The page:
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Low Impact Development (LID) is a stormwater management strategy designed to maintain site hydrology and mitigate the adverse impacts of stormwater runoff and nonpoint source pollution. LID actively manages stormwater runoff by mimicking a project site’s pre-development hydrology using design techniques that infiltrate, store, and evaporate runoff close to its source of origin. LID strategies provide decentralized hydrologic source control for stormwater runoff. In short, LID seeks to manage the rain, beginning at the point where it falls. This is done through a series of techniques that are referred to as LID Integrated Management Practices (LID-IMPs). The LID-IMPs are distributed small scale controls that closely mimic hydrological behavior of the pre-project sites for a design storm event.
We are a team of subject matter experts that provide content to include guidance documents, case studies, best management practices and tools to assist the user in designing construction projects that conserve water and reduce the impact of the constructed environment on the surrounding natural resources. Reducing the impacts of storm water runoff associated with new construction helps to sustain our water resources. Using Low Impact Development (LID) techniques on DoD facility projects can assist in fulfilling environmental regulatory requirements under the Clean Water Act. Since 2004, DoD has implemented LID techniques for controlling storm water runoff on a number of projects.
EISA Section 438 (Title 42, US Code, Section 17094) establishes into law new storm water design requirements for Federal development and redevelopment projects. Under these requirements, Federal facility projects over 5,000 square feet must "maintain or restore, to the maximum extent technically feasible, the predevelopment hydrology of the property with regard to the temperature, rate, volume, and duration of flow." Executive Order 13514, Federal Leadership in Environmental, Energy, and Economic Performance (October 5,2009), directed the U.S. Environmental Protection Agency (EPA) to issue EISA Section 438 guidance. DoD shall implement EISA Section 438 and the EPA Technical Guidance on Implementing the Stormwater Runoff Requirements for Federal Projects under Section 438 of the Energy Independence and Security Act.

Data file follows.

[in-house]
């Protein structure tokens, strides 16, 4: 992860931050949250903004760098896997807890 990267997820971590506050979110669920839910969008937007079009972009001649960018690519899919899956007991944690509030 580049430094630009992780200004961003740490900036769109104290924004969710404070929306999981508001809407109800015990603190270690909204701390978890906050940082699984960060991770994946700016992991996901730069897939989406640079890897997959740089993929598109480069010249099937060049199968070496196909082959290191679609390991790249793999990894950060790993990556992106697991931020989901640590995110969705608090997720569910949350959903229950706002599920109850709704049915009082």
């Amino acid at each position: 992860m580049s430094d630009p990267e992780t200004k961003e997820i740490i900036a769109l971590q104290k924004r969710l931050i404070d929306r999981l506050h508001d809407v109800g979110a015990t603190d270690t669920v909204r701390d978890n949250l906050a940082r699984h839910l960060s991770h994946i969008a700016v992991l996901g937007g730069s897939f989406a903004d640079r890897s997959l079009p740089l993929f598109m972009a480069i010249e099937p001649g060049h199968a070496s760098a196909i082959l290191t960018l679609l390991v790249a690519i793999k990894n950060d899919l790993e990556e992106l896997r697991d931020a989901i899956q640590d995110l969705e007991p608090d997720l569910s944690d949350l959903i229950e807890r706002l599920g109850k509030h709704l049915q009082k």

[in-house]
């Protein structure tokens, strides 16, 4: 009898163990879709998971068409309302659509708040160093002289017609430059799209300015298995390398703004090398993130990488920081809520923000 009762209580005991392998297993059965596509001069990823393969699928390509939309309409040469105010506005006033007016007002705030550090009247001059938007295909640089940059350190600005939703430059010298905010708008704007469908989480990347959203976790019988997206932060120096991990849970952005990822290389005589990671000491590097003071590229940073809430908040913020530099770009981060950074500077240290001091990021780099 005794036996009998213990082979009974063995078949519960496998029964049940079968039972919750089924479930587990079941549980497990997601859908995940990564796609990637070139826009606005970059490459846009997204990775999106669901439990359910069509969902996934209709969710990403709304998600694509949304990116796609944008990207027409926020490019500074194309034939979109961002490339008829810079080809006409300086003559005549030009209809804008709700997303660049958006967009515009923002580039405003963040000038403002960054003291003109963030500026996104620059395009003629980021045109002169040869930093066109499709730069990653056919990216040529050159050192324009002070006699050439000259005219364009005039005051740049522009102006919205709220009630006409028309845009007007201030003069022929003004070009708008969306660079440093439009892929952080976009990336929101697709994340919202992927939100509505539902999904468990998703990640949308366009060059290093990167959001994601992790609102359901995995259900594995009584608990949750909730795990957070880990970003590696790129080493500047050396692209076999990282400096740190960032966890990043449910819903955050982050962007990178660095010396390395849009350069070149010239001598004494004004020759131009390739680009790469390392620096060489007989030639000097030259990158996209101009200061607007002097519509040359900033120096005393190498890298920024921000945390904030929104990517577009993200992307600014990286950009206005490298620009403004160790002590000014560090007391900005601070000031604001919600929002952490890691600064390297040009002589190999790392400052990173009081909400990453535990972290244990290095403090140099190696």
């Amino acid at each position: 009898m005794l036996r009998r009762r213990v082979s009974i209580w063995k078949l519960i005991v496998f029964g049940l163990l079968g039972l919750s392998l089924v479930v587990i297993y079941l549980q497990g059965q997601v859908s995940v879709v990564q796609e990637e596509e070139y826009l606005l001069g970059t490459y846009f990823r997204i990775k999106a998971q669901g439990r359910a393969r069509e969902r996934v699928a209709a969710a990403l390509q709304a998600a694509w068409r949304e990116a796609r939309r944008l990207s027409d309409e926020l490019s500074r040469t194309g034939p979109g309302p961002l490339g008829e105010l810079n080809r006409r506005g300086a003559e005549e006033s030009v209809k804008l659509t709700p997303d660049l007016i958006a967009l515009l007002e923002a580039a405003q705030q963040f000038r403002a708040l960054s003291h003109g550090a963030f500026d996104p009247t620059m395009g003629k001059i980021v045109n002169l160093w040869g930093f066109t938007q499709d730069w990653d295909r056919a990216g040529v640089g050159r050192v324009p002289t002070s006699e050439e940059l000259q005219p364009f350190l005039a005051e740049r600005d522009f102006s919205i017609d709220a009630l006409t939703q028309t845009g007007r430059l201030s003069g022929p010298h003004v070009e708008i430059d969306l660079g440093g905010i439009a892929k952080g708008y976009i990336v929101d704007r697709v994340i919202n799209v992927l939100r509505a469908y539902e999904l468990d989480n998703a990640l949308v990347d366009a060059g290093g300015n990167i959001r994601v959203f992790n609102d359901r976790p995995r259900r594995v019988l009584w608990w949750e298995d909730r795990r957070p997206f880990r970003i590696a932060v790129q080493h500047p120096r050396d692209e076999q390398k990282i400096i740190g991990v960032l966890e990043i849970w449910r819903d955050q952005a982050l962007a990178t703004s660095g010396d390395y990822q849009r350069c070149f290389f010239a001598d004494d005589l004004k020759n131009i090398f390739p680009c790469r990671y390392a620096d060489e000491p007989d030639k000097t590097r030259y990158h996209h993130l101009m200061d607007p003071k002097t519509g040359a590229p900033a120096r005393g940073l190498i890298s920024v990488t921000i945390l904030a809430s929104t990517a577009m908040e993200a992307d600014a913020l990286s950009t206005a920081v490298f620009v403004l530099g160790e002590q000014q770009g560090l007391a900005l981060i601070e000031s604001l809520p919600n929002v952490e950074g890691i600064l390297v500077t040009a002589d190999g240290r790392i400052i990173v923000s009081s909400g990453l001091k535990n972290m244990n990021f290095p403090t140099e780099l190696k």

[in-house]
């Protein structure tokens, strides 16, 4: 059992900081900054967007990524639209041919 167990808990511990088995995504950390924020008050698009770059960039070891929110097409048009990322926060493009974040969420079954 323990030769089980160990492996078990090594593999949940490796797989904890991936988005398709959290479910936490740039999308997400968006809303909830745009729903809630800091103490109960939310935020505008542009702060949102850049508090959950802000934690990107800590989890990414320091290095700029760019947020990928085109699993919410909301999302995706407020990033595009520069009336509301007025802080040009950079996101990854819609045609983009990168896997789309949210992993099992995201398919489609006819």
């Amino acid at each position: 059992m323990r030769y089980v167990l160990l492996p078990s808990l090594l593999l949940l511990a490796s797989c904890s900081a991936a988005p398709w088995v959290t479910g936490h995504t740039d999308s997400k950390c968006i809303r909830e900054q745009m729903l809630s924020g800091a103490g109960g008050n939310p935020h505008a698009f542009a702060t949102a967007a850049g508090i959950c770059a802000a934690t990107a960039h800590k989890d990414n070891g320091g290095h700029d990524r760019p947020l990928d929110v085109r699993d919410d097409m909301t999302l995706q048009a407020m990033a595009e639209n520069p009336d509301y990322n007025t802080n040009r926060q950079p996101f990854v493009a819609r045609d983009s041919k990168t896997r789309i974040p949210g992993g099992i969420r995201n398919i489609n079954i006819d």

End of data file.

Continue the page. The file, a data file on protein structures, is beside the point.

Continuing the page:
1. EISA Section 438 requirements apply to projects that construct facilities with a footprint greater than 5,000 gross square feet, or expand the footprint of existing facilities by more than 5,000 gross square feet. The project footprint consists of all horizontal hard surfaces and disturbed areas associated with the project development, including both building area and pavements (such as roads, parking, and sidewalks). These requirements do not apply to internal renovations, maintenance, or resurfacing of existing pavements.
2. The overall design objective for each project is to maintain predevelopment hydrology and prevent any net increase in storm water runoff. DoD defines “predevelopment hydrology” as the pre-project hydrologic conditions of temperature, rate, volume, and duration of storm water flow from the project site. The analysis of the predevelopment hydrology must include site-specific factors (such as soil type, ground cover, and ground slope) and use modeling or other recognized tools to establish the design objective for the water volume to be managed from the project site.
3. Project site design options shall be evaluated to achieve the design objective to the maximum extent technically feasible. The “maximum extent technically feasible” criterion requires full employment of accepted and reasonable storm water retention and reuse technologies (e.g., bio-retention areas, permeable pavements, cisterns/recycling, and green roofs), subject to site and applicable regulatory constraints (e.g., site size, soil types, vegetation, demand for recycled water, existing structural limitations, state or local prohibitions on water collection). All site-specific technical constraints that limit the full attainment of the design objective shall be documented. If the design objective cannot be met within the project footprint, LID measures may be applied at nearby locations on DoD property (e.g., downstream from the project) within available resources.
4. Prior to finalizing the design for a redevelopment project, DoD Components shall also consider whether natural hydrological conditions of the property can be restored, to the extent practical.
5. Estimated design and construction costs for implementing EISA Section 438 shall be documented in the project cost estimate as a separate line item. Final implementation costs will be documented as part of the project historical file. Post-construction analysis shall also be conducted to validate the effectiveness of as-built storm water features.